It’s hard to imagine what it must be like waking up every day feeling you were born in the wrong body.
But that’s exactly what life is like for people who are transgender .
And 64-year-old Katie Yeomans is one of those who made the biggest decision of her life to become a woman, having been born a man.
Earlier this year, Katie underwent surgery and is now female, four years after starting her transition.
She hopes to encourage and inspire others in a similar position to her.
But what led to her making such a life-changing decision?
‘It all started back in 2014. I previously identified as a gay male,’ she says.
‘I went to a fancy dress party, wearing a dress.
‘I’d never worn a dress before. I didn’t really have any thoughts about being transgender.
‘But I went to this party and had a really good evening.
‘For several weeks after that I started to think about how comfortable I felt, not just because I was in a dress but because of my femininity.’
Katie, who was David at the time, went to see her GP and was referred to a gender clinic in Exeter.
She went on to have psychological assessments to test her state of mind and make sure that she was going down the right road.
By that point, she had ditched all her male clothes and had begun to dress as a woman.
She was prescribed hormone treatment which she began to take straight away. They enhanced her breasts and gave her body more of a female shape.
She continued to have appointments and assessments at the clinic until December last year when she was finally given a date for surgery.
The operation took place in April this year at a hospital in Brighton.
Katie said she can’t speak highly enough of the treatment and care she received at the hospital.
She says: ‘I was quite overwhelmed. From the day I arrived to the day I left, I was treated with dignity and respect.
‘All the staff were really kind and understanding.’
The operation, which involved cosmetic surgery, lasted five hours and she then spent a week in hospital.
Once she was released, she spent two weeks at home in Netley Road, Southsea, where she was unable to leave the house in case she picked up any infections.
‘The people I know in Southsea were extremely supportive,’ she adds.
‘People were doing my shopping for me and my friend looked after my dog for three weeks because I wasn’t able to.
‘I have found that they are just nice people – they don’t make judgments.
‘I consider myself to be quite lucky because a lot of transgender people can’t step out of their front door without getting harassed or assaulted.
‘Having the surgery was the final icing on the cake regarding my transition. It was to make me feel more complete as a woman.
‘I didn’t do it for sexual purposes. I’m not in a relationship. If I do get into a relationship, whoever I am with will have to accept me as I am.
‘Now, I feel more complete and extremely happy. This summer has been amazing. It’s been a really good year.
‘I was transgender for years and I didn’t realise. Going out that night to that party was a turning point in my life.
‘I had the support of a lot of family and friends. I do get quite a lot of compliments when I go out.
‘The only time I wear jeans is when I go out first thing in the morning to take the dog for a walk. The rest of the time I wear dresses or skirts because it embraces my femininity.’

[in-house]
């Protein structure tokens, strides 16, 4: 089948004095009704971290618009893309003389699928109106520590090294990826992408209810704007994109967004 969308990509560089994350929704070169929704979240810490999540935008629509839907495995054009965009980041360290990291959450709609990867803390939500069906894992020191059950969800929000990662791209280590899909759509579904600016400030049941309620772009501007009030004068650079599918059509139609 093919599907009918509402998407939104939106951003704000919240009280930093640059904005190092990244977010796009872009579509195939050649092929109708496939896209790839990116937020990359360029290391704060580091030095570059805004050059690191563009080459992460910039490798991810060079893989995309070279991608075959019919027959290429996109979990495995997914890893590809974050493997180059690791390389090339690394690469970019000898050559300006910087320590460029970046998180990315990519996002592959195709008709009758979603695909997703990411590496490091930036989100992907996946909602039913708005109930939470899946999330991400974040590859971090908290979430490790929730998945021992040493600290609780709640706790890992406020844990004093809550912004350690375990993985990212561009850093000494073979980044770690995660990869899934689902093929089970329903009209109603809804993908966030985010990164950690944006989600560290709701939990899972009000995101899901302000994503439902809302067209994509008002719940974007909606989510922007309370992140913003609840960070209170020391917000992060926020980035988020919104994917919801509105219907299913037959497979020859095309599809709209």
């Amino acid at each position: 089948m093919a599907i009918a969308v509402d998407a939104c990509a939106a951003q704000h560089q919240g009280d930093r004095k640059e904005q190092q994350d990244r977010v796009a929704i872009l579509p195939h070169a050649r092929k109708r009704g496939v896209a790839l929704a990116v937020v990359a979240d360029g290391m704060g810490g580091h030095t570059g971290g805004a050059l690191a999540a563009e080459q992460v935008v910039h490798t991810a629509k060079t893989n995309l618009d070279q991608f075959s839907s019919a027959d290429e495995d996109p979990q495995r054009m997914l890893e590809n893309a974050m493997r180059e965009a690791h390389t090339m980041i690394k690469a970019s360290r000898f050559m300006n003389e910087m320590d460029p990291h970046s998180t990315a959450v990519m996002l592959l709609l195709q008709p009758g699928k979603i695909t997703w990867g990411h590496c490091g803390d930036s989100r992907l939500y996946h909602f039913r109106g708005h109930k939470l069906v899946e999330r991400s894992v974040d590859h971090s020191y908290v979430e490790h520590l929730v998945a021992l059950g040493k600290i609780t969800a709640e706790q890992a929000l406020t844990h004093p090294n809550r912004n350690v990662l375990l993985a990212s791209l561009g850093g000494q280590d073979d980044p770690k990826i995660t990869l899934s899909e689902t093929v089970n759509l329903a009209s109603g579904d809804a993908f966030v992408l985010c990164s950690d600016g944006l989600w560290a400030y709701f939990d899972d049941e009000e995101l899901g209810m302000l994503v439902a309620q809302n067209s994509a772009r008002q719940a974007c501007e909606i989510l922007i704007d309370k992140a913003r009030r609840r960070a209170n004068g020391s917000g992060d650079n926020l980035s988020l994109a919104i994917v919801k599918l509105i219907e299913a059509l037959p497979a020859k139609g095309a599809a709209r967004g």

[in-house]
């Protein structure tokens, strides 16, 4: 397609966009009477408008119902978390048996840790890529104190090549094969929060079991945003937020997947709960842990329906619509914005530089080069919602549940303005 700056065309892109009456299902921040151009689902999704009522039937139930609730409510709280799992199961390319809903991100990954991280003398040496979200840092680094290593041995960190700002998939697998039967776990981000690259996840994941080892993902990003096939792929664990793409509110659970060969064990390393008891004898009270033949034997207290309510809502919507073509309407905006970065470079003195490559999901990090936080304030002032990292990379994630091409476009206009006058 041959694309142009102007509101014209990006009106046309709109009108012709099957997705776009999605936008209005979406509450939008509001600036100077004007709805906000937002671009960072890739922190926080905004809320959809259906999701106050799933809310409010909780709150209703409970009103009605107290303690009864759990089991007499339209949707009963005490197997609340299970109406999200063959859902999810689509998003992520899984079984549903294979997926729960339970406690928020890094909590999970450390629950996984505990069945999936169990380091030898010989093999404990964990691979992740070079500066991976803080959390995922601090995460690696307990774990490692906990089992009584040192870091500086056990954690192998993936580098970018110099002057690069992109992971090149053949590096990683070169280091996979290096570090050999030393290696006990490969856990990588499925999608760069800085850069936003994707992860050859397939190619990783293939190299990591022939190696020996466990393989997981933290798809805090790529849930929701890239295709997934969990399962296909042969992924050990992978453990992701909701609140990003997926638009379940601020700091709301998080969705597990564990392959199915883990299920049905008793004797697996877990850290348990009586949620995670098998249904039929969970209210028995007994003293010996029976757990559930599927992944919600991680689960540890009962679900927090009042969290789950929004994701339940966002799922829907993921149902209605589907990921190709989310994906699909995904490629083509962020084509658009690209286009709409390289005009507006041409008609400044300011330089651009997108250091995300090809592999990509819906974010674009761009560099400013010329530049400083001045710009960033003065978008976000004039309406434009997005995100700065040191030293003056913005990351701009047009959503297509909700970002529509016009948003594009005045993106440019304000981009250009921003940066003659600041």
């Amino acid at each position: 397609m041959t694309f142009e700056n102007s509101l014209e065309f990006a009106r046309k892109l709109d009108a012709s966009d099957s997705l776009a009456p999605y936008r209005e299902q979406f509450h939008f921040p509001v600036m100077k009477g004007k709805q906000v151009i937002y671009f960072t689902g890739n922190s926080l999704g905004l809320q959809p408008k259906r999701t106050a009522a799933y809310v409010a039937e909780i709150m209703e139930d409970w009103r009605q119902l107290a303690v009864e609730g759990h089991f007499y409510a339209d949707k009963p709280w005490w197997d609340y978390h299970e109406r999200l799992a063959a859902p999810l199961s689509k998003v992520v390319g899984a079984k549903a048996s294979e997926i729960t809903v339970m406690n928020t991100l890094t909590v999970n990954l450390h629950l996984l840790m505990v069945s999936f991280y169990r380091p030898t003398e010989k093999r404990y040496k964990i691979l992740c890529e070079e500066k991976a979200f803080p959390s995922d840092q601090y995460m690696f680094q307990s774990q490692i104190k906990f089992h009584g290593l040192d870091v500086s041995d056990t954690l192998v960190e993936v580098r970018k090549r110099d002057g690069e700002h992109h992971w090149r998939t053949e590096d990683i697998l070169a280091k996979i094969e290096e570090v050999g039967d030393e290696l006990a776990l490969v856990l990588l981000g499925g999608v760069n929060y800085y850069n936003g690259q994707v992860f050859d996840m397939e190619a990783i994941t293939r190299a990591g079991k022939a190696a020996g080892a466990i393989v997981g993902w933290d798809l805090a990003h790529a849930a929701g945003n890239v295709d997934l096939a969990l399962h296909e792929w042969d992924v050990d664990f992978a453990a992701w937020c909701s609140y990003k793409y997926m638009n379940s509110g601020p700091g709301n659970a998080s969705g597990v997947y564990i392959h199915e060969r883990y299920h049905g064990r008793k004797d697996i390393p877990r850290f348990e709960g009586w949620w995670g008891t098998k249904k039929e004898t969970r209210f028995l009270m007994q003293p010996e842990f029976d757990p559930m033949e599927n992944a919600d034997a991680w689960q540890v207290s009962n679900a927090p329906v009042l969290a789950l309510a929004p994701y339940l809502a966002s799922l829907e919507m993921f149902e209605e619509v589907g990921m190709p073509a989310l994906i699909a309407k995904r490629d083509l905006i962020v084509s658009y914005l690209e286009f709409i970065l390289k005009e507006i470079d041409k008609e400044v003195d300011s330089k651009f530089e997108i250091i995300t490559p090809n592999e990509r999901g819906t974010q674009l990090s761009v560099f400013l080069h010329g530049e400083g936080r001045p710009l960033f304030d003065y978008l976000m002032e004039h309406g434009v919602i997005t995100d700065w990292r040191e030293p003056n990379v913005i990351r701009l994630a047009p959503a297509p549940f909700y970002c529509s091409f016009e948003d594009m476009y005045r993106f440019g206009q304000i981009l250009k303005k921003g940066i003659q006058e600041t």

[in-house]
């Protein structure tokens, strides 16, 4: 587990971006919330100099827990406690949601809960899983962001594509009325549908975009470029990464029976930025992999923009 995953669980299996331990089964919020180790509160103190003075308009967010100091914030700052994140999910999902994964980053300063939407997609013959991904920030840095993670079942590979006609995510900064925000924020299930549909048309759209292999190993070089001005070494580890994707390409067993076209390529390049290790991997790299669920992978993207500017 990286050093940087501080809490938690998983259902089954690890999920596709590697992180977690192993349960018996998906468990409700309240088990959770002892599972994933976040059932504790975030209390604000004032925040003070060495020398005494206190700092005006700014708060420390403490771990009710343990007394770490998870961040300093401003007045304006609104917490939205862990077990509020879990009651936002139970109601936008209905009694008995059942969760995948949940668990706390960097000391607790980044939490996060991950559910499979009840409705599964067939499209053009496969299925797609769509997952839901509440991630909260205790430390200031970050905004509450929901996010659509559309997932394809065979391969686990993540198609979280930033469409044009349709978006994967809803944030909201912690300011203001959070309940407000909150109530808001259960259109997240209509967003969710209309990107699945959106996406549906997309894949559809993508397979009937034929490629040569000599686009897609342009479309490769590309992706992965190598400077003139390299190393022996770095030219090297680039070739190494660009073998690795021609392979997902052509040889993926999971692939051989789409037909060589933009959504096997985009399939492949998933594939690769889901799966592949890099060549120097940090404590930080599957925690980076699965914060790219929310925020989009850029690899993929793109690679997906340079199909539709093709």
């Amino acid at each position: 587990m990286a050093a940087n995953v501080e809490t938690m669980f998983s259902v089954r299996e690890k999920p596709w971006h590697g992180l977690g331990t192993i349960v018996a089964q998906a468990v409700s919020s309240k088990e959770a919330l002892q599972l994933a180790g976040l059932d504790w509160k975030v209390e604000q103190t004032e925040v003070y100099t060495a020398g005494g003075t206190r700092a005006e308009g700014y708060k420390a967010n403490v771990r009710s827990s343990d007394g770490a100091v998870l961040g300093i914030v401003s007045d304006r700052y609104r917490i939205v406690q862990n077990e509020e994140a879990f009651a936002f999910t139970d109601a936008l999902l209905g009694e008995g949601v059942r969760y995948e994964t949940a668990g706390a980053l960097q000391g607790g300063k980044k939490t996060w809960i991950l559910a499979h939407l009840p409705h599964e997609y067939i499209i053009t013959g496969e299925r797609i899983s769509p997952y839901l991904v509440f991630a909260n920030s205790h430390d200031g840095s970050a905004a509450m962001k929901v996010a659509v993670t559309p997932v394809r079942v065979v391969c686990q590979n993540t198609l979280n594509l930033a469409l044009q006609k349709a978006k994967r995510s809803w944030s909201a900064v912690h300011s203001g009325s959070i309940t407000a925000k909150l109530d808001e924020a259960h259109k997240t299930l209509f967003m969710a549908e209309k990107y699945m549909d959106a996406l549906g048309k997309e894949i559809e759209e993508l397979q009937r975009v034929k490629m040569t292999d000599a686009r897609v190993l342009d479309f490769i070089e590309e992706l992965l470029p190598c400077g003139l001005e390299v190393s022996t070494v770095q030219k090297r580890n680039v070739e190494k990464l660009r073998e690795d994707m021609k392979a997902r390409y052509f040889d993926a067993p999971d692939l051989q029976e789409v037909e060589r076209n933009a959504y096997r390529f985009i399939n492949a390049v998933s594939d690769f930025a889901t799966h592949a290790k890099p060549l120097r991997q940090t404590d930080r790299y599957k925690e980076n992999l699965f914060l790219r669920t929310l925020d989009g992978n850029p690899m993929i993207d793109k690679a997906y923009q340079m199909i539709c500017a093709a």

Last year, Katie received her gender recognition certificate along with a new birth certificate, which confirms that she is now registered as a female. She has also had her passport and driving licence changed.
‘It gives me legal recognition as a female,’ she says.
‘I had to go before a gender recognition panel . You have to prove to them it is a serious thing and you have to have been living as a female for a year.’
Katie has two older sisters who live in the Midlands.
‘One of them is really down to earth’, she says.
‘She knew something was going on but didn’t realise what it was. But she said it was fine and she was there to support me and she has done since day one.
‘My other sister was a bit more distant. But now I get cards from both of them, addressing me as their sister. They are both fully supportive.
‘I have always accepted some people don’t agree and don’t understand and that’s fine. Everyone is entitled to their own opinion.
‘As far as my family were concerned, if they had said they were going to disown me, I would have been really upset but I would have carried on because it was what I knew I was going to be comfortable and happy with.’
By speaking out Katie Yeomans is hoping to raise awareness about being transgender to make people more understanding of it.
She says: ‘I want to empower other LGBT people to be proud of who they are and not to suffer in silence.
‘They are discriminated against and suffer hate crime.
‘I encourage people to report it.
‘I know I’m only one person but there must be many more people like me.
‘You can be happy being transgender and you can go out and live a normal life.
‘I’m quite a sociable person. I get asked all the time what it’s like to be transgender. I do that to help non-LGBT people to understand what it’s like.
‘It’s not just about being a bloke in a dress.
‘I have noticed in the last couple of years that the community in general are very accepting.
‘As David, I was miserable and unhappy. ‘Since I have transitioned my life is brilliant.’
There are a number of organisations to turn to for support if you are transgender. Here are just some of them:
To see a video of Katie, go to portsmouth.co.uk.